8. What Does an Upside-down Iceberg Look Like?

As most of us know, icebergs only show about 10 percent of their actual size, with the rest being submerged underwater. And that upper part that we normally see is heavily weathered by the elements and is always covered in snow. But as filmmaker Alex Cornellwould come to see on a trip to Antarctica in 2014, the underbelly of an iceberg is even more incredible than its upper part. It has a stunning aqua-green color with different shades of blue and green pressed in different layers. And not to mention the liquid water that flows through it “almost like an ant colony,” as Cornell described it. The reason the iceberg has that amazing color is because the ice is ancient. Over many thousands of years, as snow piles on the ice, the one at the bottom forces all the air pockets out. In this state, heavily compacted ice absorbs a tiny amount of red light, giving it this bluish tint. And to see something like this is rare, even in iceberg country.

But as one of the scientists present on the ship said, this phenomenon could happen more often as time goes on. In the past, the ice sheets would extend for miles out to sea, and when icebergs did break off, they did it more calmly. But with the more recent increases in temperature, that no longer happens and the ice breaks off almost immediately after it no longer touches land. “Like squirting toothpaste out of a tube. A little bit of toothpaste comes out the tube, then it breaks off, and a little bit more comes out the tube, then it breaks off. So you get these really thin pieces of ice that flip over right when they’ve broken off,” explains Justin Burton, an assistant professor at Emory University.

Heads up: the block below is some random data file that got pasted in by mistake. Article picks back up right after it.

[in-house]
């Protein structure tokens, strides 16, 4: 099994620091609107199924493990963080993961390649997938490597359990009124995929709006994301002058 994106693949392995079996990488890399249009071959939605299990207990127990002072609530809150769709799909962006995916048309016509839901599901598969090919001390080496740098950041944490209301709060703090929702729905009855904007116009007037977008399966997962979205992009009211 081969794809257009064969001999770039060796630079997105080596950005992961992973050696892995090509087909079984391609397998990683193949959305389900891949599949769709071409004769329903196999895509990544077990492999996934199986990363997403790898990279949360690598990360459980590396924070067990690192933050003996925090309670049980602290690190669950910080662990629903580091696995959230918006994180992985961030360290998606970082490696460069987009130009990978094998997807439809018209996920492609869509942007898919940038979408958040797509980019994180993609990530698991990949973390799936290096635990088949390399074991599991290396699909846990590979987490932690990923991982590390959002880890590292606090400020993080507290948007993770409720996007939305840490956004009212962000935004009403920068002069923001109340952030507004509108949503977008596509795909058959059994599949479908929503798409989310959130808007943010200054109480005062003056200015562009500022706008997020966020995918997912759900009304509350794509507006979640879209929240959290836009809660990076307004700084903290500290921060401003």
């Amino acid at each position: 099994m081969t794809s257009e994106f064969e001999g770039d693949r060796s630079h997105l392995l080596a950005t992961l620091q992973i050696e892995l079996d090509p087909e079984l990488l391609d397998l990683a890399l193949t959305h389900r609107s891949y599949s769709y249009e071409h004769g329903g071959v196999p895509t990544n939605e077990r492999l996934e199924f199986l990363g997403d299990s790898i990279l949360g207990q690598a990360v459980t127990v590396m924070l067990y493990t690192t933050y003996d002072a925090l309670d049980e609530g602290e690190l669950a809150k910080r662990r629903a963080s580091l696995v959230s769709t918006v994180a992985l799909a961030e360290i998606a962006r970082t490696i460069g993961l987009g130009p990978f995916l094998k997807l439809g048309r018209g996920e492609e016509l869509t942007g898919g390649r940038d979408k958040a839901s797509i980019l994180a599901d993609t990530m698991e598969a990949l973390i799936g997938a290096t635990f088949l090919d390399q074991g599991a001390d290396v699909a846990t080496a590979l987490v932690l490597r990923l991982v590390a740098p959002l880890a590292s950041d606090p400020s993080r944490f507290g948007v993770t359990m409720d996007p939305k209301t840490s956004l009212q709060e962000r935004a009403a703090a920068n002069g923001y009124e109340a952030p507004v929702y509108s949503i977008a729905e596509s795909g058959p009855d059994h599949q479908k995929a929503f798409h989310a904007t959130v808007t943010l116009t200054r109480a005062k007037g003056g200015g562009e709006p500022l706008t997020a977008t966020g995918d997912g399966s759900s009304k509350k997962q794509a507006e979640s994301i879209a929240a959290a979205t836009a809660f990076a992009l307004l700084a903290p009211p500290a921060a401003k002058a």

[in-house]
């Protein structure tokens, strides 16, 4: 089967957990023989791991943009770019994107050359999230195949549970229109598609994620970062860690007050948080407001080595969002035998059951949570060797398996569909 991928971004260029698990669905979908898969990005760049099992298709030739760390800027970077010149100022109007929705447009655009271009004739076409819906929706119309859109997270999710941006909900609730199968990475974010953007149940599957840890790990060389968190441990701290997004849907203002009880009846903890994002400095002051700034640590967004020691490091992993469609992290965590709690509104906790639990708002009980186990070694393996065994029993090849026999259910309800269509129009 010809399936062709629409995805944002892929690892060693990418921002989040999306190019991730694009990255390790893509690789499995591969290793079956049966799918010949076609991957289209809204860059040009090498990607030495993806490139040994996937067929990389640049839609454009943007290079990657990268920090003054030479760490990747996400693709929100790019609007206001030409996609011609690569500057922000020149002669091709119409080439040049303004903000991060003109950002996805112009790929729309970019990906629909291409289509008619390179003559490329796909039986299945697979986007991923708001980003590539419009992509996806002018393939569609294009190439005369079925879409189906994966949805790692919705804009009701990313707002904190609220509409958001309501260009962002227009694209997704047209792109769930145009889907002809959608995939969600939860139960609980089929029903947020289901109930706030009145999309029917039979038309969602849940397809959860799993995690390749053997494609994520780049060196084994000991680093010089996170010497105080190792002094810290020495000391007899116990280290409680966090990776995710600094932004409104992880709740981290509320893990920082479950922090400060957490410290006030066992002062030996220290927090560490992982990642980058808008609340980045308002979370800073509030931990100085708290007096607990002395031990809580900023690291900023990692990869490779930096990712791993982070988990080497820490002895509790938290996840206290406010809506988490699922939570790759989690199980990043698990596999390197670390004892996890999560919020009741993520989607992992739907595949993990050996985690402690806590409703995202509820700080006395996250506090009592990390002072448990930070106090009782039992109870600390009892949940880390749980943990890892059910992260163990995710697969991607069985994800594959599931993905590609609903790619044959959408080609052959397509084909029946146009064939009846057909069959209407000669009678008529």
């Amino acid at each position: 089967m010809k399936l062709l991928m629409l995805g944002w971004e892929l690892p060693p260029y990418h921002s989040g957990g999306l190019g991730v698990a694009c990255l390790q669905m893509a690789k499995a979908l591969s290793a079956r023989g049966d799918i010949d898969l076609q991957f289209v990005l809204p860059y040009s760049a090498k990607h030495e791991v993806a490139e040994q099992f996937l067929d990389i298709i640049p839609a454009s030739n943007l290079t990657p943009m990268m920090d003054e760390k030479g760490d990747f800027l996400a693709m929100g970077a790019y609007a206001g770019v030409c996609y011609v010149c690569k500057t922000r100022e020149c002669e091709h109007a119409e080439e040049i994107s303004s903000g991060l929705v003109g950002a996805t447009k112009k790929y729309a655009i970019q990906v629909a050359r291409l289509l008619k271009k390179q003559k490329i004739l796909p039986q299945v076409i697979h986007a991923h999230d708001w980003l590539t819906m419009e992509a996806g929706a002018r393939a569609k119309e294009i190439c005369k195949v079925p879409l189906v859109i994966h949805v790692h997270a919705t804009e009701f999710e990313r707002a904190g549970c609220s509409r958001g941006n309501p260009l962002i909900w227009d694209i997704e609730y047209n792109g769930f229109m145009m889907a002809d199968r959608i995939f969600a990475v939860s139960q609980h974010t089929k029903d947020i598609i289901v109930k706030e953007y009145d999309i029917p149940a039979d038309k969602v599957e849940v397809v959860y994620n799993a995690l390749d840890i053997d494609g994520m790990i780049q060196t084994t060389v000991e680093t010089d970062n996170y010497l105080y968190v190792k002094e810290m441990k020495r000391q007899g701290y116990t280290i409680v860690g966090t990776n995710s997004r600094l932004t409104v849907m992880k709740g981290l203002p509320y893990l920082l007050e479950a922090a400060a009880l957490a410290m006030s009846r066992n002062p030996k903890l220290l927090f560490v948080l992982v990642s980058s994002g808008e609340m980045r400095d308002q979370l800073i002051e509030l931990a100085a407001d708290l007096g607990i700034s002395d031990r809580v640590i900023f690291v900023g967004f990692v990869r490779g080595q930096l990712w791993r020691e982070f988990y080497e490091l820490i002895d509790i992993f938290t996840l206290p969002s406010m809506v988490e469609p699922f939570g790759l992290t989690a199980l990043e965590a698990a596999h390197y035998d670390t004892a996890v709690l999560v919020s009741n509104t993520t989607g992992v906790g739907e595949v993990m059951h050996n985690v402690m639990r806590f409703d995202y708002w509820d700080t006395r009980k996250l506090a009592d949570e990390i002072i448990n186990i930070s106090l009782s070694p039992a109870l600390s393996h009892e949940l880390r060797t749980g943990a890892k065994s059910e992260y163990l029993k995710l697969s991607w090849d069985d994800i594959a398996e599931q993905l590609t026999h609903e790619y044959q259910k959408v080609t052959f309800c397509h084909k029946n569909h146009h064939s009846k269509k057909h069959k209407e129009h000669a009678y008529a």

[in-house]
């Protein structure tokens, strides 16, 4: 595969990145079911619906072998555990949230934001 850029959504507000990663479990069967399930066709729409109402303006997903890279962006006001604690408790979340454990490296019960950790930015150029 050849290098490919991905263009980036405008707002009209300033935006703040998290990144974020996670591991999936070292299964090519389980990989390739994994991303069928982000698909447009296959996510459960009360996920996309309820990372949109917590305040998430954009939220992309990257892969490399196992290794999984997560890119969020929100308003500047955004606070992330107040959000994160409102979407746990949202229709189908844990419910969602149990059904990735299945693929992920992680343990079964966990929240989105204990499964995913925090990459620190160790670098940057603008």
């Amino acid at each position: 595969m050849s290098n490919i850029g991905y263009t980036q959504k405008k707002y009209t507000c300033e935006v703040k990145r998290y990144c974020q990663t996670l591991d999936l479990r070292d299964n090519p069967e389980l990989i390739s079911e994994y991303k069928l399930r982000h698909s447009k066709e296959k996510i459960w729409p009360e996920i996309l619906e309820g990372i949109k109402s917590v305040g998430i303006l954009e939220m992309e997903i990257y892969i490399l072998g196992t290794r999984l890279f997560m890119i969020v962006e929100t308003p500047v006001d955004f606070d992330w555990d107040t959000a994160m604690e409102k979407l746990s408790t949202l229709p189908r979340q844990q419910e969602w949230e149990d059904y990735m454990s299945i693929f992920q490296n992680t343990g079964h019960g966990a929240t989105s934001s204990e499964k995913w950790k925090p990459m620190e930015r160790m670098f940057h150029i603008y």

7. Too Revealing?

Back in the 1920s lady beach goers were being arrested by the police for wearing swimsuits that were too revealing. But were these bathing suits too revealing? The short answer is… yes. Kind of. For the time. When looking at past events, it’s easy for us to judge them by our present standards, but as any good historian can tell you, you shouldn’t. Analyzing history based on our current views of the world is known as presentism and should be avoided if you really want to understand the events that happened back then. By looking at things through our present-day lens, we basically remove that particular event out of its own context and we end up judging those people for things that didn’t belong in their time or way of thinking.